Vast majority of U.S. Catholics who left the church can’t imagine returning, study says

That sinking feeling
Moral ennui?
Moral confusion?
Is it so hard to believe?
The Rolling Stones syndrome: I can get no satisfaction?

It is well-known to followers of Buddhism that

In 1997, Ratzinger riled Buddhists when he called the religion an “autoerotic spirituality” that seeks “transcendence without imposing concrete religious obligations.” He also suggested that Buddhism would replace Marxism as the church’s biggest foe by 2000.  National Catholic Reporter [1990]

Of course, that type of extreme paranoia hasn’t stop progressive Buddhists and Catholics from quietly reaching out to each other to mend fences, so to speak. I assume it is this quiet effort which led to this recent meeting:

(Vatican Radio) Buddhists and Catholics from the United States are holding an interreligious dialogue meeting for the first time near Rome this week, focused on the themes of ‘Suffering, Liberation and Fraternity’. [6/23/15]
Vatican Radio

That is very hopeful indeed because one could interpret  that study in today’s Washington Post as showing that the Church may need the Buddhists help to keep afloat, and at the same time as a sign that Ratzinger’s fears were not totally paranoid. That’s the good thing about research, you can draw your own conclusions, but it is actually quite interesting.

The Church is losing ground, and in an ugly way.

Seventy-seven percent of those who were raised Catholic but no longer identify with the religion said they could not envision themselves eventually returning to the church,

Ouch! Why would they have such an adamant sentiment about not returning to the Church?

And just 17 percent of Catholics believe its a sin to use contraceptives, while 21 percent say the same of getting a divorce.

The survey also examined U.S. Catholics’ views on issues such as divorce, same-sex marriage and sinful behavior, finding an openness for non-traditional family structures.

76 percent — expressed a desire to see the church allow the use of birth control.

two-thirds of Mass-going Catholics think the church should relax its prohibition on contraceptives.


Although an overwhelming majority of Catholics (nine in ten) believe in the concept of sin, they don’t seem to agree on what, precisely, constitutes one. Fifty-seven percent of Catholics think it’s a sin to have an abortion, compared to 48 percent of the general U.S. population who say the same. those percentages are higher for those who attend Mass weekly — 73 percent of weekly churchgoers say that abortion is a sin,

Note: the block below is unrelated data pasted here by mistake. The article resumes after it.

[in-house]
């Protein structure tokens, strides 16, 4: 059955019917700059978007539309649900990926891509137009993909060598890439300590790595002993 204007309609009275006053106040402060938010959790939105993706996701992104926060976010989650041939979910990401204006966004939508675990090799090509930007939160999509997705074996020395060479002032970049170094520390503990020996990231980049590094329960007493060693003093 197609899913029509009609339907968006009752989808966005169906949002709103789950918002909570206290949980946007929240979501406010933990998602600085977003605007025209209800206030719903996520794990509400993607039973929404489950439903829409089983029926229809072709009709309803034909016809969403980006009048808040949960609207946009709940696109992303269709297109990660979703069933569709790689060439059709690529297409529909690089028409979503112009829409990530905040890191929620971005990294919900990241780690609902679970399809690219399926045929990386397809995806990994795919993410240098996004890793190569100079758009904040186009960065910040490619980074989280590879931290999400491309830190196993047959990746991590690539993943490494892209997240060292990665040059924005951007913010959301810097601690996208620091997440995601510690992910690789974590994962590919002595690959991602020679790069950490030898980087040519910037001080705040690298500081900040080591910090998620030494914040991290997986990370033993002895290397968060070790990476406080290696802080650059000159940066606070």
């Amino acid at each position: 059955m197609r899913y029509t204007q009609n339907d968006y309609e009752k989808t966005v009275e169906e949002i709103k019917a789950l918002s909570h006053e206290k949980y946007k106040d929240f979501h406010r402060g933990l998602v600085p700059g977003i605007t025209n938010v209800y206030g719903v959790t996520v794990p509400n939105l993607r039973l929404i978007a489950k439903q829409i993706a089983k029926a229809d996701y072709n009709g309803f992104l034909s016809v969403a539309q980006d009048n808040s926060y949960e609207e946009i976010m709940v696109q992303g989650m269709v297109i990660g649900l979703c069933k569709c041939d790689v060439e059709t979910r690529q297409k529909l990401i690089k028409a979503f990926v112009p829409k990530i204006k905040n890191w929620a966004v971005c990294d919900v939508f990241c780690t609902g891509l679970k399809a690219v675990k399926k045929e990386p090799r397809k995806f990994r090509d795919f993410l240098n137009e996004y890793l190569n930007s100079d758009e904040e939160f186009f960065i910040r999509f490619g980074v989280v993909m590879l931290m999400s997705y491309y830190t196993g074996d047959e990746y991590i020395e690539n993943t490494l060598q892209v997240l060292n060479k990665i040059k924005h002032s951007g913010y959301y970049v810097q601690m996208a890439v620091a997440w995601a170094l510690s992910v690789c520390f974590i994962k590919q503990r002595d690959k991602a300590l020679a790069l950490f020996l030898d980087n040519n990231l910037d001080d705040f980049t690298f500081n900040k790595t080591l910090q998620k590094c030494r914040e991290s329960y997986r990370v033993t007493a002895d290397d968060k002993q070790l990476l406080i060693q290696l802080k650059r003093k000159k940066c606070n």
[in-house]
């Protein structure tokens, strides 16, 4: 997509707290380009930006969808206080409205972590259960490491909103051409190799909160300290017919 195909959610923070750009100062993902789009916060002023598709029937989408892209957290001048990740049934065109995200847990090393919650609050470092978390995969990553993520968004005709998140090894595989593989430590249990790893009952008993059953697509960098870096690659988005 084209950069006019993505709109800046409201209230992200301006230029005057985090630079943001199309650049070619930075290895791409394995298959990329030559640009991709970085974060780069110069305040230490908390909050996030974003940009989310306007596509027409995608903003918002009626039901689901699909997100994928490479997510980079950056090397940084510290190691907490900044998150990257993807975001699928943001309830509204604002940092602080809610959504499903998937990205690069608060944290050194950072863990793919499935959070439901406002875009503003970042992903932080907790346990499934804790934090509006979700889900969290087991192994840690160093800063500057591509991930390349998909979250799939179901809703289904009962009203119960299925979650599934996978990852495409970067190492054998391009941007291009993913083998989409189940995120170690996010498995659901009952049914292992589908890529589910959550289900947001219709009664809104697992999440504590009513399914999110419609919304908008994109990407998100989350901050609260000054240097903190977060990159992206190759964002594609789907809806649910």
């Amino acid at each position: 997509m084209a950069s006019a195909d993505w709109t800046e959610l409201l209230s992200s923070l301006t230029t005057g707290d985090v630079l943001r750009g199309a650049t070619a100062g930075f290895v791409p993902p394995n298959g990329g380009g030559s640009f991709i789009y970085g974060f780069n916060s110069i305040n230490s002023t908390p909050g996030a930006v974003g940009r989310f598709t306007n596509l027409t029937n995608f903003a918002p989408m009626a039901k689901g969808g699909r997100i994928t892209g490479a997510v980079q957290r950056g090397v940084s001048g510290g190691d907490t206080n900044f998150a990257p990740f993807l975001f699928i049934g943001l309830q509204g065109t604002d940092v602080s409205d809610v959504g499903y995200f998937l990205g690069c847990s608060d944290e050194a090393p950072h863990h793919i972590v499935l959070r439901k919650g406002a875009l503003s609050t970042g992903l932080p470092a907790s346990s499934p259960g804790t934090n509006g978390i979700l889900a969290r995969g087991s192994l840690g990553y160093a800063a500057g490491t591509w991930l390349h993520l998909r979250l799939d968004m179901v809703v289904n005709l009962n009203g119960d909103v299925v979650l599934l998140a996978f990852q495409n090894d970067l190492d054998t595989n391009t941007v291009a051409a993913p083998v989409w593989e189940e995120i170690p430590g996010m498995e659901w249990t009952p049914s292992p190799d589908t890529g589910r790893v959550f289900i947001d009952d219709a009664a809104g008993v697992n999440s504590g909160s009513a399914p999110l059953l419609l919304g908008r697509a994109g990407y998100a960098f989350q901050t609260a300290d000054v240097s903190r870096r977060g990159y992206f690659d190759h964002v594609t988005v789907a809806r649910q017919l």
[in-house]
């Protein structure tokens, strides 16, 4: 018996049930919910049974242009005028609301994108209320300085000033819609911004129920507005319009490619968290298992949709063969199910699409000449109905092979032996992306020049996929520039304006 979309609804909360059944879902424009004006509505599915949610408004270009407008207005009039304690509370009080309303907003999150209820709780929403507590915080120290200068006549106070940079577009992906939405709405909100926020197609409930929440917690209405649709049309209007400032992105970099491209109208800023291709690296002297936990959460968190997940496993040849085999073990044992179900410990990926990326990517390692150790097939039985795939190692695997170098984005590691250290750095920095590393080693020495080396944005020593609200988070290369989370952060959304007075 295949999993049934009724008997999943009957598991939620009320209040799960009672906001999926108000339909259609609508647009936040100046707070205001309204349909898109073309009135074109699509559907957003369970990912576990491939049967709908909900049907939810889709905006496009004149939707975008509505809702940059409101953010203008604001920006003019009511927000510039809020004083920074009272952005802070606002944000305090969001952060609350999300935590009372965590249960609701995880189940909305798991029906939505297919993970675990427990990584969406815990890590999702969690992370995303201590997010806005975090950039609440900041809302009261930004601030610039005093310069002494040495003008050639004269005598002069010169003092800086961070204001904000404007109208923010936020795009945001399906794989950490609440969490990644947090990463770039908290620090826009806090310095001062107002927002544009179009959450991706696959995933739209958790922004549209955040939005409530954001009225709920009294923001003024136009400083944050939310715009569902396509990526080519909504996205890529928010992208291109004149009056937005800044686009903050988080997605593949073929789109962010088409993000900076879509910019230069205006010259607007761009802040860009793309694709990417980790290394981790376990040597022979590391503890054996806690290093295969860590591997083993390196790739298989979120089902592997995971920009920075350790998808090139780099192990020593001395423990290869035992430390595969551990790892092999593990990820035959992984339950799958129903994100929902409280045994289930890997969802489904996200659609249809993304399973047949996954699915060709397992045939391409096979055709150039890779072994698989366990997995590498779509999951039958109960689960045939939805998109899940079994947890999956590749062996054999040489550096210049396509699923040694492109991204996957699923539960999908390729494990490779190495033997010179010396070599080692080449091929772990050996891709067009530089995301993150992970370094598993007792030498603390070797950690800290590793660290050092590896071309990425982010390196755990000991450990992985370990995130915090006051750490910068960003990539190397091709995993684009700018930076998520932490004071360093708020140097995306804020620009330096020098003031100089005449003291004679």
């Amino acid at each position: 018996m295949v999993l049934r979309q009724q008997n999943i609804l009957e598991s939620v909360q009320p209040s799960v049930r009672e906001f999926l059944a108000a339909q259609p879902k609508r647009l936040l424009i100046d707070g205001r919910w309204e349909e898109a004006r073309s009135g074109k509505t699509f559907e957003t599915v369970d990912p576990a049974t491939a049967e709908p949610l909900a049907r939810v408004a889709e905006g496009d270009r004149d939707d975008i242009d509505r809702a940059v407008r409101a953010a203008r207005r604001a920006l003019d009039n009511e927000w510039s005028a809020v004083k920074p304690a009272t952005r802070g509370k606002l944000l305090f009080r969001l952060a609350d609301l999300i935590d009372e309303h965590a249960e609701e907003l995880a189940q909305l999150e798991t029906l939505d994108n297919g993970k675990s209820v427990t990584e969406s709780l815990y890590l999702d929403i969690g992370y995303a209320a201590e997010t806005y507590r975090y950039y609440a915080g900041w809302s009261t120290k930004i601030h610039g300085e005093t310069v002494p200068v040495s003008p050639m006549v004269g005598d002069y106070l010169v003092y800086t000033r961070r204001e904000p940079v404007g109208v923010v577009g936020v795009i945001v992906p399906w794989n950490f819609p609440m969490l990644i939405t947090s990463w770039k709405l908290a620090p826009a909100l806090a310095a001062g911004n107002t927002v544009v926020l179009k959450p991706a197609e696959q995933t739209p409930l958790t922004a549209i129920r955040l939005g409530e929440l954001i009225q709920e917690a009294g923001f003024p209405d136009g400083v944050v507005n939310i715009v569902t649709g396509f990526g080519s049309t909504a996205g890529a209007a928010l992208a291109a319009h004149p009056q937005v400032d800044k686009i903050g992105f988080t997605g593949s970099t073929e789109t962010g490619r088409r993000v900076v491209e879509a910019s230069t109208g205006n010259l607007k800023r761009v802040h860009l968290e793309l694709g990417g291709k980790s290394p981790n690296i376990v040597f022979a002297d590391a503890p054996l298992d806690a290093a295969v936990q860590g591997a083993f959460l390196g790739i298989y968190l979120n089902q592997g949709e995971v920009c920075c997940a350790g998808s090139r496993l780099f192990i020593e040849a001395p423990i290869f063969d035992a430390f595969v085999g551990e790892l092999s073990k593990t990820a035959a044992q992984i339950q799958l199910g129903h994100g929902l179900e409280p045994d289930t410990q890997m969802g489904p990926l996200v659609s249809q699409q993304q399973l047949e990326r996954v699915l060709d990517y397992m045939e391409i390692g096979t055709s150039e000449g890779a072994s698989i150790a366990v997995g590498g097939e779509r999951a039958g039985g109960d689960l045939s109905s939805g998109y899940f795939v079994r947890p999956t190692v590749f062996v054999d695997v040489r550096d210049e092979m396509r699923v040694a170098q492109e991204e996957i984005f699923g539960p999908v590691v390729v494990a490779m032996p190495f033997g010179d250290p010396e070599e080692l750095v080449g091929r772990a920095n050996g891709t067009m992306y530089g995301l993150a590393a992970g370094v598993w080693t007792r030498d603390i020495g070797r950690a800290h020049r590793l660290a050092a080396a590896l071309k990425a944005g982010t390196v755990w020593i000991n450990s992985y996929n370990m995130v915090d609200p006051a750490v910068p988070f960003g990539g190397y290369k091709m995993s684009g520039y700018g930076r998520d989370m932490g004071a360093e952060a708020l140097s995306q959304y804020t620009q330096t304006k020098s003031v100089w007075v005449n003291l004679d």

…stopped believing the church’s overall teachings,


Far more common, in that 2008 survey, were those who said they simply stopped believing the church’s overall teachings, or gradually drifted away from Catholicism, or said that their spiritual needs weren’t being met.

Whatever it is, the Church has a lot of work to do: fixing the teachings, relaxing morally, and becoming open-minded. And the new Pope is not sitting idle about it. This week he gave his priests discretionary powers during the “Year of Mercy” to give forgiveness to women who had abortions but are repentant, bring them back to the Church. I don’t know you but, to me, THAT is an eye opener. And a good way to start, within the context of the Church, of course.

The Church is at a crossroad: it can’t rely on conservative Latin Americans for survival no matter how many they are. In addition, they represent the same backward fanatic religious mentality the Church needs to get rid of to avoid looking medieval. It either jumps into the new-millennium mainstream or perish drowning on dry land.


This is where things start to get interesting. How can the Buddhists help the Church? The problems facing it are not the type that would make anyone rush to Buddhism to solve them. Many Buddhists ‘gurus’ agree with the Church in that abortion is killing and, consequently, immoral and should not be performed. Now, don’t you go on thinking that ALL Buddhists are progressives. And that’s OK because you will NEVER find 100% agreement in any view humans can have on anything.

The Buddhist’s strongest moral advantage against the Catholic Church are its focus on meditation, a non-judgmental attitude and an anti-greed (avarice and excessive wanting) in a time when this greed is causing humanity to lose its collective mind. The Church is greedy, we all know that, don’t we? It is judgmental to an extreme, and it doesn’t fancy  ‘inquiring minds’, the type needed for the type of meditation practiced by many Buddhists.

As for Buddhists, it’s do or die too. If they want to be an alternative, they must relinquish the most controversial and difficult to swallow teachings of the historical Buddha: that there is no PERMANENT soul nor personality, and no God.

So what is in there for these two opposing religions?

MONEY. No. I’m not that cynical. But power and politics have historically been an issue for both religions in different ways. This much I can advance before my next post: today’s Buddhism and the Catholic Church both have an issue with anti-capitalism. The Church instinctively wants to fight it, and the Buddhist do not want  to be associated with it, given that its historical teachings can lead to no other sentiment.

The problem is: most of today’s moral problems are related with corporate capitalism and the  solutions require attacking it’s big attraction: GREED!

You can’t have your cake and eat it too, or maybe you can.

To be continued.

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